Here are the most common 10 questions people have about the newest coronavirus. In December 2019, a new virus emerged in the Chinese city of Wuhan, causing a sometimes fatal epidemic that later became a global emergency.
COVID-19 renamed now as SARS-CoV-2 belongs to a family of viruses that can manifest through colds to acute respiratory syndromes such as SARS, a virus that broke out in Hong Kong and killed nearly 800 people between 2002 and 2003.
1. When Will The Coronavirus Lockdowns Be Lifted?
According to ZeroHedge, it was 63 days after the restrictions were put in place until they were lifted. The following table summarizes the potential dates that restrictions on civic and economic activity could end in various key countries.
2. Why is the coronavirus so bad?The virus has been described as “insidious” due to a large number of people who feel well enough to carry out their daily tasks, thus infecting other people. In just two months, the death toll exceeded that of the SARS epidemic. [COVID19]
At the beginning of February, the mortality rate was about 2%, significantly less than 10% for SARS. But the numbers cannot be certain until this point of the epidemic. According to Bloomberg, on March 7, 2020, there are close to 102,000 confirmed cases and 3,492 deaths since the beginning.
3. Will I die if I get infected?Coronavirus (COVID-19) is most problematic if you are over 70, a smoker and already had heart and lung problems of some kind.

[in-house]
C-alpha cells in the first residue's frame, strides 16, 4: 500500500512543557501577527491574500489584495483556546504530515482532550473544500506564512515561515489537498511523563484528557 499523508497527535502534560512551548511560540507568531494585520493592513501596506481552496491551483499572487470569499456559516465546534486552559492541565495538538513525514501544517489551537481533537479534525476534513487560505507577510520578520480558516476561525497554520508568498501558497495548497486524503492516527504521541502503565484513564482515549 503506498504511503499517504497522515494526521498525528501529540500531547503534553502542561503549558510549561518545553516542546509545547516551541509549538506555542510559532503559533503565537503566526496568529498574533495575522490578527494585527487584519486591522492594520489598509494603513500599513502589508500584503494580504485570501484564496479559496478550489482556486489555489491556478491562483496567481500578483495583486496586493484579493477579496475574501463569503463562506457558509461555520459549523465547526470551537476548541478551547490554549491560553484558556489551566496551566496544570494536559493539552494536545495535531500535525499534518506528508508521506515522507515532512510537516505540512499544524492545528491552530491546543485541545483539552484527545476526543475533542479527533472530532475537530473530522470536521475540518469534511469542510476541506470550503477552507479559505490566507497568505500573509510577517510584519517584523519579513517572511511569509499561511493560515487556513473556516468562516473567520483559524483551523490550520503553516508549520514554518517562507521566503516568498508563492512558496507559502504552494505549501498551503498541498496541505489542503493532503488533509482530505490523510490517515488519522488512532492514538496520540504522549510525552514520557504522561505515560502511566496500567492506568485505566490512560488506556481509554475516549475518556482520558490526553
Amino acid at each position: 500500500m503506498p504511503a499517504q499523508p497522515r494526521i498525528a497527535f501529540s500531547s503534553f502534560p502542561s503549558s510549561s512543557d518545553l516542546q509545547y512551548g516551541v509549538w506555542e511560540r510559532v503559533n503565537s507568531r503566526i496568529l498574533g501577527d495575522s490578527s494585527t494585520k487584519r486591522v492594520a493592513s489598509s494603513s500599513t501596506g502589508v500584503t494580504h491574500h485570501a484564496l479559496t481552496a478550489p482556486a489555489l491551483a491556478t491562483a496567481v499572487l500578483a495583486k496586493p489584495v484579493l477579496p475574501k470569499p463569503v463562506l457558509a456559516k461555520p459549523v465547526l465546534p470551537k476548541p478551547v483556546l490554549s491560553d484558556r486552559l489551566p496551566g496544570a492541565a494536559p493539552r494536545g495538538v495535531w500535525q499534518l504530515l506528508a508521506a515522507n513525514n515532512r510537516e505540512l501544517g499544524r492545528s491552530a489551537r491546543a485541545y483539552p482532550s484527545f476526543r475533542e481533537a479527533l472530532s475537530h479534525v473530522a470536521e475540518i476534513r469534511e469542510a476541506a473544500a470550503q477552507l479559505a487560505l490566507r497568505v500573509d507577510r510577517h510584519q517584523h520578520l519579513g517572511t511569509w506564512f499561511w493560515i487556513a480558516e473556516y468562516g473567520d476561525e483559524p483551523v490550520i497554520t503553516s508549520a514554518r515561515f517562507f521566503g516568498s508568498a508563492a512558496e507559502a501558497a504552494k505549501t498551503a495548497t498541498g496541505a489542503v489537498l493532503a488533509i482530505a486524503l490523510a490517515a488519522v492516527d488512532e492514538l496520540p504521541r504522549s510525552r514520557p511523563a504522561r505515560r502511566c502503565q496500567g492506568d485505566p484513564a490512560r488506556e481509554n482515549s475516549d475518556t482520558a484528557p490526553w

The higher death rate in men could be caused by higher smoking rates for men in China. Smoking increases the risks of respiratory complications.
Patients who reported no pre-existing (“comorbid”) medical conditions had a case fatality rate of 0.9%. Having heart, lung, and diabetes increases the rate of death by 7 to 12 times.
SOURCES – WorldOMeter Data is from the Epidemiological Characteristics of an Outbreak of 2019 Novel Coronavirus Diseases (COVID-19) – China CCDC, February 17 2020.
4. What countries are most exposed to coronavirus?
About 80% of cases and deaths are in China. But the death rate — the number of known deaths out of the total number of confirmed cases — varies widely by country right now. The second in place is now Italy with over 12000 confirmed cases of which 2313 have been discovered in the last 24 hours.
Generally, the death rate seems to decrease as more people are tested and cases are confirmed. The death rate of a disease is different from its mortality rate — the latter is the number of deaths out of the number of people in an at-risk population. A death rate is not a reflection of the likelihood that any given person will die if infected.[COVID19-SHEET confirmed_title=”Cases” deaths_title=”Deaths” recovered_title=”Recovered”]
While this variation between countries may sound concerning, the rate strongly depends on how many people get tested for the virus. In countries like South Korea and China, which have tested hundreds of thousands of people, the death rate is lower than in, say, the US, which has tested less than 2,000.
5. How does it compare to other epidemics?